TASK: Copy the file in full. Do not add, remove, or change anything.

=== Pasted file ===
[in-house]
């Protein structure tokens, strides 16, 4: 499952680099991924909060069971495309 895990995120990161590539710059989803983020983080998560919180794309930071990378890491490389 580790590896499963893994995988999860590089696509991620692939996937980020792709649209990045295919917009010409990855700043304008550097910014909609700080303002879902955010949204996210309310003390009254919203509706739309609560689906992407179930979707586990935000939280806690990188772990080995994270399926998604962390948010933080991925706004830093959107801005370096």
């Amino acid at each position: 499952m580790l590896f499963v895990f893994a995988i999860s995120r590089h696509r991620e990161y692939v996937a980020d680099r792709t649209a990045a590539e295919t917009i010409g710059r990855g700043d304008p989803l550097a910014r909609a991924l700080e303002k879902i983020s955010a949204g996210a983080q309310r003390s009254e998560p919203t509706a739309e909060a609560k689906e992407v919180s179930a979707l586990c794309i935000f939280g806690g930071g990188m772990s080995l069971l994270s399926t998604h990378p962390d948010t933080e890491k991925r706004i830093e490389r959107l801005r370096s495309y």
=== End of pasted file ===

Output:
[in-house]
């Protein structure tokens, strides 16, 4: 499952680099991924909060069971495309 895990995120990161590539710059989803983020983080998560919180794309930071990378890491490389 580790590896499963893994995988999860590089696509991620692939996937980020792709649209990045295919917009010409990855700043304008550097910014909609700080303002879902955010949204996210309310003390009254919203509706739309609560689906992407179930979707586990935000939280806690990188772990080995994270399926998604962390948010933080991925706004830093959107801005370096």
């Amino acid at each position: 499952m580790l590896f499963v895990f893994a995988i999860s995120r590089h696509r991620e990161y692939v996937a980020d680099r792709t649209a990045a590539e295919t917009i010409g710059r990855g700043d304008p989803l550097a910014r909609a991924l700080e303002k879902i983020s955010a949204g996210a983080q309310r003390s009254e998560p919203t509706a739309e909060a609560k689906e992407v919180s179930a979707l586990c794309i935000f939280g806690g930071g990188m772990s080995l069971l994270s399926t998604h990378p962390d948010t933080e890491k991925r706004i830093e490389r959107l801005r370096s495309y």